History Colloquium: The Police-Military Continuum: How World War II Transformed US Police
Stuart Schrader, Johns Hopkins University
Friday, February 14, 2020 | 02:00 pm
History Commons Room, Mesa Vista Hall 1104
Join the UNM Department of History and the LAII for a workshop session with Stuart Schrader, Associate Director of the Program in Racism, Immigration, and Citizenship and Lecturer at Johns Hopkins University.
Schrader’s paper will discuss the transformations in U.S. policing attendant to World War II. First, the paper highlights an investigation of the war’s dramatic shift for civilian police employment, as thousands of cops entered the military. Then, it explores the efforts to solve post-WWII personnel deficits within police departments by turning veterans into cops. The relatively smooth transfer of police into military roles and soldiers into police roles suggests a practical and ideological continuum and connection between police and military developed in this period. Overall, as will be argued, the war and the overseas occupations immediately after the war reconfigured US empire and increased the centrality of policing to it. This paper contributes a new perspective on the longstanding debate about the “militarization of policing.” You can obtain a copy of the paper by contacting Dr. Luis Herrán Ávila at firstname.lastname@example.org.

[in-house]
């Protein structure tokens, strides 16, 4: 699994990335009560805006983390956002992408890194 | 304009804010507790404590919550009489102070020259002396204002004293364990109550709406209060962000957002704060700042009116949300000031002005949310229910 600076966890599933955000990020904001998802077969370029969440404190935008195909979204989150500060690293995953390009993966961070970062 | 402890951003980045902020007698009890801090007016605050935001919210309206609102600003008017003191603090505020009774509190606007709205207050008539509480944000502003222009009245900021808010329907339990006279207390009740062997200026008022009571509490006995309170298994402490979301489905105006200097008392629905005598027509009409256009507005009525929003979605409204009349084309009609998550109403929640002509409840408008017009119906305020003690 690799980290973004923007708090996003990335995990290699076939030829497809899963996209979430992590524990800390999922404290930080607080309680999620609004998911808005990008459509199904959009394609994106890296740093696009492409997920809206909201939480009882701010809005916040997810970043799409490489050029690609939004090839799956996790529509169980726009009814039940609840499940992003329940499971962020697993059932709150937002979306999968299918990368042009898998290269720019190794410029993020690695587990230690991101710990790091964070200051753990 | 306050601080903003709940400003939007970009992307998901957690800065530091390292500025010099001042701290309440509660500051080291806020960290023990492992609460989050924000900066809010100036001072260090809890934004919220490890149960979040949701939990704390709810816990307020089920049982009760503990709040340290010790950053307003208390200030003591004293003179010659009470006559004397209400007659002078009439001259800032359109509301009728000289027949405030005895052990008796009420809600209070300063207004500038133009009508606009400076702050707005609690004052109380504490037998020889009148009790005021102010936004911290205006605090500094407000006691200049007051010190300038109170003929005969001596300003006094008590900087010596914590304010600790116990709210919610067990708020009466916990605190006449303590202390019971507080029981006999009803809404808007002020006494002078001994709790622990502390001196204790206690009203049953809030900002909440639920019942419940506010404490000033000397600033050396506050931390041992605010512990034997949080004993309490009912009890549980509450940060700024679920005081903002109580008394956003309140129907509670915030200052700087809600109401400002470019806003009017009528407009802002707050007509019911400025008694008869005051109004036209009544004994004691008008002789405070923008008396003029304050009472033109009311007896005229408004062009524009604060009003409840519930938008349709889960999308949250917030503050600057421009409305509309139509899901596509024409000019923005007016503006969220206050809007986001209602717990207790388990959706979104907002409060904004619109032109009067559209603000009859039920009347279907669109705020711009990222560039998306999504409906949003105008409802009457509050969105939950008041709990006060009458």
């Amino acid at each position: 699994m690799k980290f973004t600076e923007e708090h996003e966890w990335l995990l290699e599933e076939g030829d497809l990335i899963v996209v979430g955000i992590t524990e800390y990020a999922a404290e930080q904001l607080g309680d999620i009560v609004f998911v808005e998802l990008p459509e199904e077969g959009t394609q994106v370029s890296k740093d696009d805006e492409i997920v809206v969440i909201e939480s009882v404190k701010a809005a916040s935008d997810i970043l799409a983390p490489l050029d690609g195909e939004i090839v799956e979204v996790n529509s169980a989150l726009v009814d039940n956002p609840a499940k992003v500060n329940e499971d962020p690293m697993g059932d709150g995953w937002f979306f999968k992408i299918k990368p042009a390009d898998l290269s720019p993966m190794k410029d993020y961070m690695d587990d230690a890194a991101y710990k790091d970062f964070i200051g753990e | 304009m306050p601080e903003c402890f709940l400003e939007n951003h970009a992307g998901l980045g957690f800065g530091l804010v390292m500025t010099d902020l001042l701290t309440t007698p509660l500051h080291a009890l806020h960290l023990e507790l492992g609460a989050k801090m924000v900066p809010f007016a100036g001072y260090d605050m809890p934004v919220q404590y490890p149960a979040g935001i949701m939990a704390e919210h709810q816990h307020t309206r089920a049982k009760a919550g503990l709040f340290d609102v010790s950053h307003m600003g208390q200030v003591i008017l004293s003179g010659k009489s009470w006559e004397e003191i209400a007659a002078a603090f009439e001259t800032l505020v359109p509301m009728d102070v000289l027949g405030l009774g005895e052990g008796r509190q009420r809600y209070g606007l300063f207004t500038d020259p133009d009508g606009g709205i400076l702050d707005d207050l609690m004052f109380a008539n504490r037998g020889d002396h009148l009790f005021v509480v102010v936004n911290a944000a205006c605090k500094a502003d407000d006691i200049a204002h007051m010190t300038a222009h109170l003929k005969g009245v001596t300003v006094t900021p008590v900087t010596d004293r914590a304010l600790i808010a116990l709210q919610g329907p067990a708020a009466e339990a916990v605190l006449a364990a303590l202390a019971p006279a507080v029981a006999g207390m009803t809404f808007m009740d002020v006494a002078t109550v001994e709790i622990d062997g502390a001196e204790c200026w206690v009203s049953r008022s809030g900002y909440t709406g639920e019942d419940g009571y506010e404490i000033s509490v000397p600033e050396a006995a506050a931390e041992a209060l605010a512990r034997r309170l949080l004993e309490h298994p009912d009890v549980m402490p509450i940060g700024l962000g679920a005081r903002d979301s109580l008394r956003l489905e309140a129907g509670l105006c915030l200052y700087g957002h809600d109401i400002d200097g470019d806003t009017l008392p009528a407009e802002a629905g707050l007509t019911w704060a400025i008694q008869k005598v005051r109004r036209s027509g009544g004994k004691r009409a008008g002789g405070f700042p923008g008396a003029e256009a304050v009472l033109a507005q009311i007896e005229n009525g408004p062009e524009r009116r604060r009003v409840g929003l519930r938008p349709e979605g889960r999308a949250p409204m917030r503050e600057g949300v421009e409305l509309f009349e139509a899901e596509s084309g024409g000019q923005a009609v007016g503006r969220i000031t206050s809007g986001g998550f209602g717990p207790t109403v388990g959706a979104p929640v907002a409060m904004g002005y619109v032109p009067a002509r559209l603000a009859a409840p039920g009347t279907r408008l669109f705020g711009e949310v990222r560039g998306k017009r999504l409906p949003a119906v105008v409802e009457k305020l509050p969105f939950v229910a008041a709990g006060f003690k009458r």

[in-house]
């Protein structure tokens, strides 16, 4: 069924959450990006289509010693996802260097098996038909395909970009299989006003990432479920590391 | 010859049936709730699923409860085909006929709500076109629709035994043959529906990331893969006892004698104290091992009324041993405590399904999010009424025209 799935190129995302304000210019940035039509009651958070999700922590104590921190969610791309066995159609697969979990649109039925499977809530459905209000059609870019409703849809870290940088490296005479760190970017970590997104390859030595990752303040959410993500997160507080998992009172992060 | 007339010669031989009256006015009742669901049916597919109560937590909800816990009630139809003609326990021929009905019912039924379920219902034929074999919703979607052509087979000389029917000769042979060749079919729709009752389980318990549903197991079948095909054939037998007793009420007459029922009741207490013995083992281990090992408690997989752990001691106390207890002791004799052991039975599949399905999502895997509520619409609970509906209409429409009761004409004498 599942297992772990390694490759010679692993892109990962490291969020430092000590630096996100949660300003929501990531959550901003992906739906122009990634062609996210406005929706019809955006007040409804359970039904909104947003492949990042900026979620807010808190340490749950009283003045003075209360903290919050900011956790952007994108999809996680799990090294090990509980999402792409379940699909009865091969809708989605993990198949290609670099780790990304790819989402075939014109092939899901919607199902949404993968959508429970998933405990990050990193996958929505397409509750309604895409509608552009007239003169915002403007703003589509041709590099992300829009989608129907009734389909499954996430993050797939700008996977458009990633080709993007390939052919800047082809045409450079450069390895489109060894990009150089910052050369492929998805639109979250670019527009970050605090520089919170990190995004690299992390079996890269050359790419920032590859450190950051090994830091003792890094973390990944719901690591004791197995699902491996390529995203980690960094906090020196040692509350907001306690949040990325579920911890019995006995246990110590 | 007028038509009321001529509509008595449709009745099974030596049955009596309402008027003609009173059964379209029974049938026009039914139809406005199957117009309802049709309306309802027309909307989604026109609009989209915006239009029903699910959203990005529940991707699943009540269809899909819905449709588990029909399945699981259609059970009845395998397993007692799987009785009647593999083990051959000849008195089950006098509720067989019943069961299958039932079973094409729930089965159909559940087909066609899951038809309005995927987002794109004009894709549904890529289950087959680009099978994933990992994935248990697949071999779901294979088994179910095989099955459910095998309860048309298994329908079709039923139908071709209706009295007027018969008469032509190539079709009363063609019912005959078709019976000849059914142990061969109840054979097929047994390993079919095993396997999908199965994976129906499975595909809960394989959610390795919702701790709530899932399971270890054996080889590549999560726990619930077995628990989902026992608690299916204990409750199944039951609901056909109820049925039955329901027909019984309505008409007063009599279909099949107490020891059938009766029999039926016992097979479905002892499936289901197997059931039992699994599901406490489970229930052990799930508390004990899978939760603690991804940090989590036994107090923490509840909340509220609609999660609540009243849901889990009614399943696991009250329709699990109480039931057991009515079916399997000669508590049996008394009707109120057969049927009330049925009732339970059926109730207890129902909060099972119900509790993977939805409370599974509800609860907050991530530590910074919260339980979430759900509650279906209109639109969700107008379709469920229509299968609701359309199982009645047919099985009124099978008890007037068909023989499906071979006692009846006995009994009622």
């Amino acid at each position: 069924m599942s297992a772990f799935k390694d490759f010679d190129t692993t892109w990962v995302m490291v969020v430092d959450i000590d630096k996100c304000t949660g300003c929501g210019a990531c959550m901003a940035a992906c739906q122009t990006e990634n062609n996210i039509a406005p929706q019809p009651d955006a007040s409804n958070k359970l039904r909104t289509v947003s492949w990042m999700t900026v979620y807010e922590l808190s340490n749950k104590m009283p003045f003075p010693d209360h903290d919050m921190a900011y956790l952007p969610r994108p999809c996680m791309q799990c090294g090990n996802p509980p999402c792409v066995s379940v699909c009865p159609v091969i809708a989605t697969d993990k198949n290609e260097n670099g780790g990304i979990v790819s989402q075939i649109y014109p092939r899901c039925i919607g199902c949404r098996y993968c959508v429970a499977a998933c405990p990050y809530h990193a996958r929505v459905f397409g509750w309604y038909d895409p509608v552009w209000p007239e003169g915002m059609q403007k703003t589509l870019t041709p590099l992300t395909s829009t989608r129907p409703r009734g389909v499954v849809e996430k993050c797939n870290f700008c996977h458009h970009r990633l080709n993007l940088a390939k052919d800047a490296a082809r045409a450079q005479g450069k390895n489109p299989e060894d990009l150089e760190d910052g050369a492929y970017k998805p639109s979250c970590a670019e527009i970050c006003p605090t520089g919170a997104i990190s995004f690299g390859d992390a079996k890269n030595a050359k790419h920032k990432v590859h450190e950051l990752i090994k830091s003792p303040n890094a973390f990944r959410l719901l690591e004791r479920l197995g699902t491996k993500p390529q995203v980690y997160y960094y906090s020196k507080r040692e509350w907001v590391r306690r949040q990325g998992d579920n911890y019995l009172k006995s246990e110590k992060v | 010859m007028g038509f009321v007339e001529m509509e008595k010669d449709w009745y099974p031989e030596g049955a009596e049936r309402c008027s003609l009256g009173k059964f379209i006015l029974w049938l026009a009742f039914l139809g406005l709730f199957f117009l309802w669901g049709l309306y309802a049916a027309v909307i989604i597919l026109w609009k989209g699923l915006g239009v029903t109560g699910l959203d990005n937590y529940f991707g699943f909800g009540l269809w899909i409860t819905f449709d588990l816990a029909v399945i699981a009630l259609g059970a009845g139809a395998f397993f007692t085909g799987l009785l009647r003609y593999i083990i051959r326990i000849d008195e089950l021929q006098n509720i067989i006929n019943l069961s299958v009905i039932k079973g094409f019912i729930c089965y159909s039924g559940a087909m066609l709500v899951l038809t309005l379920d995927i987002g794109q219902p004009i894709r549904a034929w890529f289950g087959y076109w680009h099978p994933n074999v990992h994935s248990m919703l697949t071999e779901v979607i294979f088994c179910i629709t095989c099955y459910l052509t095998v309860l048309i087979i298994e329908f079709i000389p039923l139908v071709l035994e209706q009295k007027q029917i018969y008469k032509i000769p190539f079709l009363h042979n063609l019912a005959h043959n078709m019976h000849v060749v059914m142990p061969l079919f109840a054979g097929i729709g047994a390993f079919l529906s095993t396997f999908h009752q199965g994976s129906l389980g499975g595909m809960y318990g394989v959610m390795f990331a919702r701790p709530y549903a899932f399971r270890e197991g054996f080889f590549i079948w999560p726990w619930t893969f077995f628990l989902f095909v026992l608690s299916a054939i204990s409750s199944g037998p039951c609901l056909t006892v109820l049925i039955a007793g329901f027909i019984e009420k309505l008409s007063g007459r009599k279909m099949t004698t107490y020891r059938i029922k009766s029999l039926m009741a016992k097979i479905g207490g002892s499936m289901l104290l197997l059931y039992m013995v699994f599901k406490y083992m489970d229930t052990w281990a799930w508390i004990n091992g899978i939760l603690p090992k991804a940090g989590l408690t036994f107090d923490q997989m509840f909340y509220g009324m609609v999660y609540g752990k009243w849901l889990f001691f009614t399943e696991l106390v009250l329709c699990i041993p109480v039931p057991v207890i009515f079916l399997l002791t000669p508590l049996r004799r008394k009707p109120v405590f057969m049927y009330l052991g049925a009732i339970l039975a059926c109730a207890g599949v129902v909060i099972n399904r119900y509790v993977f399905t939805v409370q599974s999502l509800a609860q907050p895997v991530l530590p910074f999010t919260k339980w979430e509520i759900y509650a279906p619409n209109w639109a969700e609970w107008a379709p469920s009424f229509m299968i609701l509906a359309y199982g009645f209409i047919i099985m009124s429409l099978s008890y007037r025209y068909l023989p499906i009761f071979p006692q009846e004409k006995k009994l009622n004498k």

There will also be a presentation and Q&A with Schrader on his book, Badges Without Borders, on February 13th at 4pm in the Frank Waters Room at Zimmerman Library. Commentary by Dr. David Correa, UNM American Studies, will follow.
Stuart Schrader is the author of Badges Without Borders: How Global Counterinsurgency Transformed American Policing (University of California Press, 2019). Stuart’s research interests around a few domains: security, policing, and counterinsurgency; the entwinement of foreign and domestic policy; and urbanization. He has published articles in The Journal of Urban History, Humanity, Public Culture, The Baffler, Boston Review, and many other venues.
This lecture is free and open to the public. For more information, visit laii.unm.edu or contact email@example.com.
UNM Department of History